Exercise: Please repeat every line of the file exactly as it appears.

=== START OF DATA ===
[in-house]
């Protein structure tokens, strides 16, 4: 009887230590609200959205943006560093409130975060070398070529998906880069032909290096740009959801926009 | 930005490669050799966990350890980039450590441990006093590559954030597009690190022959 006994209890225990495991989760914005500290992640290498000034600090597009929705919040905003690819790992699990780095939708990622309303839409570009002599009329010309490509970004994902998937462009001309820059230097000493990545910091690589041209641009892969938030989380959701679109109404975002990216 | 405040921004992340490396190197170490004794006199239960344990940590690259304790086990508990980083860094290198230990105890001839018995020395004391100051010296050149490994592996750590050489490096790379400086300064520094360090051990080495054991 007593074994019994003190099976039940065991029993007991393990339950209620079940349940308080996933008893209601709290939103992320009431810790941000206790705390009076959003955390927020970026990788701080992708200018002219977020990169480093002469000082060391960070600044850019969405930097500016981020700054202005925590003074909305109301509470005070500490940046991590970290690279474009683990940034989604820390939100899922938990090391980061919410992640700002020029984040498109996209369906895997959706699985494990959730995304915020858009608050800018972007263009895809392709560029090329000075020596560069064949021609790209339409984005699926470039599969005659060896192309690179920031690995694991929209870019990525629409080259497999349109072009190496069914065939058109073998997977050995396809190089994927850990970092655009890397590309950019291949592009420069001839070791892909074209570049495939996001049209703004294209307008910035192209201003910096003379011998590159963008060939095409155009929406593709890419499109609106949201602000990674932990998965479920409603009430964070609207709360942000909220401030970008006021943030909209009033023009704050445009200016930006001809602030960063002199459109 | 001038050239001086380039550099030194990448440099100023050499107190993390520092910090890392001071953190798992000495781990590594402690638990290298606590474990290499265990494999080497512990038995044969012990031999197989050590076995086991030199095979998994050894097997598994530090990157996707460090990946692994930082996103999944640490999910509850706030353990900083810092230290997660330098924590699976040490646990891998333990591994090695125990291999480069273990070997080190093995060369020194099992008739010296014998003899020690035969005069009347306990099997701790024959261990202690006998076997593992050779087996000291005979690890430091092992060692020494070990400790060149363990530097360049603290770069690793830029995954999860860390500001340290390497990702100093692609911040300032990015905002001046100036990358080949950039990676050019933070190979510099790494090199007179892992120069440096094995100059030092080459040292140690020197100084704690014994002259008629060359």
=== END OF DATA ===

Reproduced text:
[in-house]
């Protein structure tokens, strides 16, 4: 009887230590609200959205943006560093409130975060070398070529998906880069032909290096740009959801926009 | 930005490669050799966990350890980039450590441990006093590559954030597009690190022959 006994209890225990495991989760914005500290992640290498000034600090597009929705919040905003690819790992699990780095939708990622309303839409570009002599009329010309490509970004994902998937462009001309820059230097000493990545910091690589041209641009892969938030989380959701679109109404975002990216 | 405040921004992340490396190197170490004794006199239960344990940590690259304790086990508990980083860094290198230990105890001839018995020395004391100051010296050149490994592996750590050489490096790379400086300064520094360090051990080495054991 007593074994019994003190099976039940065991029993007991393990339950209620079940349940308080996933008893209601709290939103992320009431810790941000206790705390009076959003955390927020970026990788701080992708200018002219977020990169480093002469000082060391960070600044850019969405930097500016981020700054202005925590003074909305109301509470005070500490940046991590970290690279474009683990940034989604820390939100899922938990090391980061919410992640700002020029984040498109996209369906895997959706699985494990959730995304915020858009608050800018972007263009895809392709560029090329000075020596560069064949021609790209339409984005699926470039599969005659060896192309690179920031690995694991929209870019990525629409080259497999349109072009190496069914065939058109073998997977050995396809190089994927850990970092655009890397590309950019291949592009420069001839070791892909074209570049495939996001049209703004294209307008910035192209201003910096003379011998590159963008060939095409155009929406593709890419499109609106949201602000990674932990998965479920409603009430964070609207709360942000909220401030970008006021943030909209009033023009704050445009200016930006001809602030960063002199459109 | 001038050239001086380039550099030194990448440099100023050499107190993390520092910090890392001071953190798992000495781990590594402690638990290298606590474990290499265990494999080497512990038995044969012990031999197989050590076995086991030199095979998994050894097997598994530090990157996707460090990946692994930082996103999944640490999910509850706030353990900083810092230290997660330098924590699976040490646990891998333990591994090695125990291999480069273990070997080190093995060369020194099992008739010296014998003899020690035969005069009347306990099997701790024959261990202690006998076997593992050779087996000291005979690890430091092992060692020494070990400790060149363990530097360049603290770069690793830029995954999860860390500001340290390497990702100093692609911040300032990015905002001046100036990358080949950039990676050019933070190979510099790494090199007179892992120069440096094995100059030092080459040292140690020197100084704690014994002259008629060359």